Don’t you just hate it when you are a specialized assassin who kills targets from the future sent by criminal organizations and they end up sending your future self back for you to kill? Chances are if you have never had to experience this, you probably don’t have the same LinkedIn profile as Joseph Gordon-Levitt in Rian Jonhson’s new sci-fi action thriller, Looper. With the film currently making waves both critically (our own Mike Murphy gave it an 8/10) and at the box office, it only seems right to celebrate some other great time travel films from the past that certainly holdup perfectly in the present. In honor of Looper, then, here are five great time travel films that you definitely should check out:
Though many have tried, no filmmaker over the last two decades has ever been able to capture the generation-defining spark that turned John Hughes into a legend throughout the 1980s. From Ferris Bueller’s Day Off to Pretty in Pink and the immortal The Breakfast Club, Hughes had a knack for making films that tapped into the core of the adolescent spirit. Besides those timeless classics, I’ve never come across a film that’s been able to bring back to life the memories of my youth, until now. The Perks of Being a Wallflower, writer-director Stephen Chbosky’s adaptation of his own popular novel, is a film bursting with an emotional honesty that’s a time machine for the heart and that would certainly make Hughes proud if he were alive to see it.
When you watch a film like Hotel Transylvania, it’s hard not to realize why Pixar is the world’s award winning and profitable animated powerhouse. With an amusing voice cast and an ingenious concept, Hotel Transylvania had all the potential to be a daring, genre-throwback of a winner, but, instead, it merely wimps out in its sprint to the finish line. Whereas Pixar would’ve probably used this monster-mash set up to provide sensational doses of nostalgic warmth and hijinks (just think about what they did for a talking rat and a lonely robot!), the makers of Transylvania, Sony Pictures Animation, fumble the pass, creating a traditional father-daughter comedy that underserves all of the film’s creativity.
“This time travel crap, just fries your brain like a egg.”
Time is a perplexing force, one that is uncontrollable and perpetually surrounding us. It’s an entity that demands our complete compliance because it never stops or gives us a moment to breathe. It moves along and threatens to leave us behind, and also has a way of working directly against us, specifically when we try to take control. In the popular sci-fi conceit of time travel, characters are directly tormented by the repercussions of trying to manipulate time. In Rian Johnson’s ambitious new film, Looper, time creates an extraordinary predicament for Joe (Joseph Gordon-Levitt) who is forced into a violent battle of wits, strength and futuristic psychology against a highly formidable enemy: His future self.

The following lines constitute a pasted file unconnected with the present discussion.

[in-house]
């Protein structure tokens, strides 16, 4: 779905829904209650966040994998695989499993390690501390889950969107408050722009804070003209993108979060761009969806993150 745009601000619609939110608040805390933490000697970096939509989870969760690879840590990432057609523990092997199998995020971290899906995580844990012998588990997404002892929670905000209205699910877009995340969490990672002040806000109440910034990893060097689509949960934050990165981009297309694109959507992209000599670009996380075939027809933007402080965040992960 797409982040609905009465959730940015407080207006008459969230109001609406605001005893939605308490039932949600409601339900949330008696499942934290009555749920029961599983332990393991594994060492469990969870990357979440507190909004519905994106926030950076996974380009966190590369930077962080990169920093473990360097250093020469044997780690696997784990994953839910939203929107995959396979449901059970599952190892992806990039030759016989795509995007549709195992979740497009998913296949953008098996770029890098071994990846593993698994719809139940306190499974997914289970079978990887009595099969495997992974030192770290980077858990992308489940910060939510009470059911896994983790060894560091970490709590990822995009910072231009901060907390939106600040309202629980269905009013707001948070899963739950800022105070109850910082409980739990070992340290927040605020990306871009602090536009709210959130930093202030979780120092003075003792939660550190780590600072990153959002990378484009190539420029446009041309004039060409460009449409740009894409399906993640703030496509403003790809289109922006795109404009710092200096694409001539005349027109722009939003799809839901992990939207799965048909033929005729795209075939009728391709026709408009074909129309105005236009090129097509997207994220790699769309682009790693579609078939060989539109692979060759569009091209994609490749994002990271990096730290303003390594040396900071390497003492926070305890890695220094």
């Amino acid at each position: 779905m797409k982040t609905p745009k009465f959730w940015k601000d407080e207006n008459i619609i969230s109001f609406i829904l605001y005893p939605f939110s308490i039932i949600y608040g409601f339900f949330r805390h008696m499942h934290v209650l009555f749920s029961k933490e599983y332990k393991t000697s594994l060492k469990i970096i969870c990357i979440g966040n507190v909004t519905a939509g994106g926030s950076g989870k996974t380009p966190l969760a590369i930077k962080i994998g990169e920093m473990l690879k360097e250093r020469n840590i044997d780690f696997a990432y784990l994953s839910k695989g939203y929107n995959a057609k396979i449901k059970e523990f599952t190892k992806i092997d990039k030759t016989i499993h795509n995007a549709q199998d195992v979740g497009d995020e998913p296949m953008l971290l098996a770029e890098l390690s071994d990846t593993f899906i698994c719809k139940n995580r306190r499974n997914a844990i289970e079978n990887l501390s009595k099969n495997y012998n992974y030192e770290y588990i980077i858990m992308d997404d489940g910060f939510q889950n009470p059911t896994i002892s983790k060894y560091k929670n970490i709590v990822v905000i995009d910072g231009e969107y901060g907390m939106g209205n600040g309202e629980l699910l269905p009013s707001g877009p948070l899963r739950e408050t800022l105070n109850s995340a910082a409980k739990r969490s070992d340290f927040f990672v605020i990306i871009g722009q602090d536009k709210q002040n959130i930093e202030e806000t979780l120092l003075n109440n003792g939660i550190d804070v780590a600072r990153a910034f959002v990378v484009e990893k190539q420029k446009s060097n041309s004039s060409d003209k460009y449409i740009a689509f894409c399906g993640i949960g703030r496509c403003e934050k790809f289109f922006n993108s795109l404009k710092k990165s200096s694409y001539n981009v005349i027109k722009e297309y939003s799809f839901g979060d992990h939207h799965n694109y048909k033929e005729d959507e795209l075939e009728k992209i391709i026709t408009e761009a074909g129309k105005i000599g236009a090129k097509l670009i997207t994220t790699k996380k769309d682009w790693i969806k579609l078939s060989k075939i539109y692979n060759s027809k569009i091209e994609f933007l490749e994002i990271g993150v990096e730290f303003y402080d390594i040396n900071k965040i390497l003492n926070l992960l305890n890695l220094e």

Last week, I reviewed Peter Travis’ stellar Dredd 3D and in the opening paragraph of the article I discussed how the science fiction genre was the jumping off point for a number of prolific film directors. Though Dredd 3D disappointed at the box office (it wouldn’t be the first a great sci-fi film has shunned at the domestic box office), this weekend, another sci-fi actioner will be released in movie theaters and this one, I undoubtedly believe, will fare very, very well with moviegoers, critics, and at the box office; plus, it should also be the film that catapults its director, Rian Johnson, into household recognition, making him known to a vast majority instead of the pocket of fans that love his previous two films and his work on the phenomenal AMC program, Breaking Bad. The movie is Looper, an innovative and highly original sci-fi film that stars Bruce Willis, Joseph Gordon-Levitt and Emily Blunt, and it’s a movie I’ve already had the privilege of seeing and thoroughly enjoying twice.
Film festivals are pretty big deals within the cinephile community. In addition to being a critic, I am obviously a very regular moviegoer whose interests within the development and gossip attached to various film productions, past and present, can be defined as buffdom. Therefore, when a major film festival is occurring, I anxiously await and feverishly read up on all new buzz. During the Toronto International Film Festival, which culminated a few weeks ago, I would check blogs and entertainment outlets daily, sometimes even hourly, to read up on the new films that had just premiered and the early reactions from critics that I value. Upcoming films like The Silver Linings Playbook, Seven Psychopaths, and The Place Beyond the Pines (all three films that are coming out between October and sometimes in 2013) have officially added themselves to my Must-See list based on the my choice critics’ reviews from TIFF.
“Terrorists don’t get lawyers.”
September 11, 2011 is a very touchy and emotional subject; the fact that it is still so clear in many Americans’ minds doesn’t make it a particularly favorable setting or event to occur within television, film, or really in pop culture overall. Sometimes, the tragedy is handled very well, like in Oliver Stone’s underrated World Trade Center, where the director crafts a claustrophobic and emotional character drama based entirely on truth and wrought with high intensity. Other times it is tastelessly included as a plot point, take Allen Coulter’s horrendous Remember Me as an example, or insultingly depicted and utilized for makeshift character sympathy, like Stephen Daldry did in the frustratingly sappy Extremely Loud & Incredibly Close.